|Obama on Wednesday. (AP)
Washington, Oct. 17: The US government sputtered back to life today after President Barack Obama and Congress ended a 16-day shutdown, clearing the way for federal agencies to again deliver services, reopen public facilities and welcome hundreds of thousands of furloughed employees returning to work.
The political standoff in the capital ended just minutes before a midnight deadline when the government’s ability to borrow money would have expired. Republicans conceded defeat yesterday by agreeing to finance the operations of the government until January 15 and raise the nation’s debt limit through the middle of February.
The Senate voted overwhelmingly, 81 to 18. The House followed suit a few hours later, voting 285 to 144 to approve the Senate plan.
The agreement paves the way for another series of budget negotiations in the weeks ahead, even as conservative Republicans vowed to renew their fight for cuts in spending and changes to the affordable care act.
Just hours after Obama signed the temporary spending measure into law, agencies in Washington and across the country prepared to reopen offices, public parks, research projects and community programmes.
The government’s top personnel officer announced that officials should restart normal functions “in a prompt and orderly manner”.
In Washington, the city’s subway trains were once again packed with federal workers streaming in from the suburbs, government IDs dangling from lanyards around their necks. At the Lincoln Memorial, tourists waited nearby as a park ranger cut down the signs announcing that the memorial was closed.
At the Environmental Protection Agency headquarters in Washington, vice-president Joseph R. Biden Jr. showed up to see workers who had been furloughed.
“I brought some muffins!” Biden said as he arrived at the security desk. When he was asked about the shutdown, he said: “I’m happy it’s ended. It was unnecessary to begin with. I’m happy it’s ended.” He greeted returning workers with handshakes and hugs.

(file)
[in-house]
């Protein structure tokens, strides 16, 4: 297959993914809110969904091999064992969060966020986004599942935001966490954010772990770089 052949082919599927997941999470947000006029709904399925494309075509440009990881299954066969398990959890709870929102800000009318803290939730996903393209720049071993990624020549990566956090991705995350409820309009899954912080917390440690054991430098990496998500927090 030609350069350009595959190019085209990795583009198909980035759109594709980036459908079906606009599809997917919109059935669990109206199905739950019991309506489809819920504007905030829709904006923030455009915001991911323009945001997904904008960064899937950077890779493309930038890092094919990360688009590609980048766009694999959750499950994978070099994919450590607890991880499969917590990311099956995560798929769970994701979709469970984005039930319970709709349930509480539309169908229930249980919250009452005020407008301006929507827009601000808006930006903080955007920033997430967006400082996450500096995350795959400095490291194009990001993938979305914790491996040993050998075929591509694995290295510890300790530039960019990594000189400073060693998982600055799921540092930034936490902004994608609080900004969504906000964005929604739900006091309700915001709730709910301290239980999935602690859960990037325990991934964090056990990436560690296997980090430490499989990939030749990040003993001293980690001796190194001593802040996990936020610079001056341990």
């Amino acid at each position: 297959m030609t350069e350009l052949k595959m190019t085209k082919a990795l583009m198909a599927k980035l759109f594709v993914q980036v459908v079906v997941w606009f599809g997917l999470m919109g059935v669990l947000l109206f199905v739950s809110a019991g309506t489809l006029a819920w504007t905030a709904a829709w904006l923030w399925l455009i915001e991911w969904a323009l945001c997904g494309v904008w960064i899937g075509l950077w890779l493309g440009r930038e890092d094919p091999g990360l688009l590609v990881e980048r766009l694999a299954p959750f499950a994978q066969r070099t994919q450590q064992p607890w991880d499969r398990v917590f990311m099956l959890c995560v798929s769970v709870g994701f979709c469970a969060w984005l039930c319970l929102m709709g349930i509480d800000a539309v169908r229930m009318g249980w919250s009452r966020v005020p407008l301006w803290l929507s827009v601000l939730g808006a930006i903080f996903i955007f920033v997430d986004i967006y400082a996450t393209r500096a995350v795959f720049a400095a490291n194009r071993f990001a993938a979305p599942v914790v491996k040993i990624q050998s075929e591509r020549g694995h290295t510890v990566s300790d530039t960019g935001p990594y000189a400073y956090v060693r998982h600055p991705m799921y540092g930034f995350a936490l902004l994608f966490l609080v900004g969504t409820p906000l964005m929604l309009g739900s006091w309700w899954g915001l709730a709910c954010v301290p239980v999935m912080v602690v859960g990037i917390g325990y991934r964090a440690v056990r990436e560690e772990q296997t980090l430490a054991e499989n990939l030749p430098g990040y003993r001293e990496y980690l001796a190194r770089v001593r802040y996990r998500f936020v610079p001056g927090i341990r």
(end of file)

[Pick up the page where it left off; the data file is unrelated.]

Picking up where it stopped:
The Smithsonian Institution announced via Twitter that its museums would reopen to the public today and that visitors would be invited back to the National Zoo from tomorrow. The popular “Panda Cam” was once again broadcasting live streams of the zoo’s newest panda cub.
But how quickly other parts of the government will resume normal operations was not immediately clear. By dawn, few government websites had been updated to reflect the government’s new status.
The interior department memo hinted at how long it will take for the government to be fully functioning. It said snack bars at the main interior building would be open, but the cafeteria would be closed. Shuttles between interior buildings will not be operating, the memorandum said.
Across the globe, investors shrugged at the decision by US politicians to end the shutdown. European stocks dipped today as investors appeared more interested in other corporate news than the political drama playing out in Washington. Wall Street appeared set for a lower opening.
In Washington, politicians immediately began the post-shutdown posturing as they braced for another confrontation over spending, taxes and health care in the budget negotiations that are set to begin in the days and weeks ahead.
Senator John McCain, Republican of Arizona, urged his party colleagues to make sure that those talks did not lead to another high-stakes battle that put the government at risk again.